Red marks: Even numbered except in Martinique?

If you’re a boater there’s a pretty good chance that you’ve heard the expression red – right – returning, the mnemonic used to help sailors remember to keep the red channel marks on their starboard (right) side when returning to harbor. Of course, that only holds true in half the world, what is referred to as IALA region B. In the other half of the world, IALA region A, the exact opposite is true.

iala

There’s a less-common mnemonic that I was taught that related to leaving a harbor. It is Even the Nuns Left town. Nuns, the name given to the conically-shaped red channel markers, should remain on your left (port) side when leaving. Additionally, it reminds us that the red marks are even numbered, with their counterparts, the green cans (they have flat tops) being odd numbered. At least that’s supposed to be the way that it works.

Our friend Chris from LTD Sailing shared another way of remembering the numbering system: the green mark looks like a can of 7-UP, the soda. Green – Can – 7, an odd number. I like it!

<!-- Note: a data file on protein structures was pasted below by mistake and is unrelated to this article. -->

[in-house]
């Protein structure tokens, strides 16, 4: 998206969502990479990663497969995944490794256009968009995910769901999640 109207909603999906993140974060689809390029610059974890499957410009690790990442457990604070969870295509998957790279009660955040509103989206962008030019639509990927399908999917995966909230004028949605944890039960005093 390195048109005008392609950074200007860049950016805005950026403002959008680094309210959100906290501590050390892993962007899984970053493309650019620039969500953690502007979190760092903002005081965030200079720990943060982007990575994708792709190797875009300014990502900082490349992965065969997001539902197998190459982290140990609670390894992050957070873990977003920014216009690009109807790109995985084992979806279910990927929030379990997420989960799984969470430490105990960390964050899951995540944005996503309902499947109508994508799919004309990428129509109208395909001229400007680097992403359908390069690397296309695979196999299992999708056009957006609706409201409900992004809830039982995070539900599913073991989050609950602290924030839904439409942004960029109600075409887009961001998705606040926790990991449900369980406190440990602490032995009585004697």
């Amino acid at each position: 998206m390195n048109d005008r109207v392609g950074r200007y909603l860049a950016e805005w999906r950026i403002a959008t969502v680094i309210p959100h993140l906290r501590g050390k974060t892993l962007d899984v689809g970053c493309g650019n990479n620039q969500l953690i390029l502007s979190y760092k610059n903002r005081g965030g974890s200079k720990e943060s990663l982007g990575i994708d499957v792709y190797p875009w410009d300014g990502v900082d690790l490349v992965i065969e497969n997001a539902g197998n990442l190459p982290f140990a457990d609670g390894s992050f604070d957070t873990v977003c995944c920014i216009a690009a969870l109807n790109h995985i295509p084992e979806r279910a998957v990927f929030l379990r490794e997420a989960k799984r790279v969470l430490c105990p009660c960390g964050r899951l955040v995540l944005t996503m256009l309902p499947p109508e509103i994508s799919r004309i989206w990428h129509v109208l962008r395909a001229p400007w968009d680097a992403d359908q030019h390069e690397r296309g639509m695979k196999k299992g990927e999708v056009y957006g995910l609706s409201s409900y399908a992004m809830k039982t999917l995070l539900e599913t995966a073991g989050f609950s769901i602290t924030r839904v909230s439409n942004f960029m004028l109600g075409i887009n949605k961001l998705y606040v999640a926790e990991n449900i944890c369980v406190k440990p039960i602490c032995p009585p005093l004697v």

Puzzling!

Earlier today, after returning from a road trip into Fort de France, I took note that the markers delineating the channel into Le Marin are numbered the exact opposite of what I just described, the red ones are odd numbered and the green ones are even. You can see that even the chart shows them that way (top image). Why? Je ne se pas, and believe me, I’ve searched for an explanation.

iala_a

In case you’re thinking it’s because Martinique acquired some leftover IALA A marks from France, that’s not it. Although the marks in Europe do switch sides, and even the shape of the red and green marks are reversed, the numbers stay the same, as this chartlet from La Rochelle, France shows.


Quiz time: A completely different mark

What is this red and white mark called, and what is it used for? Super bonus marks if you can tell me where I took the photo. Hint: It’s some place in the Windward Islands.

buoy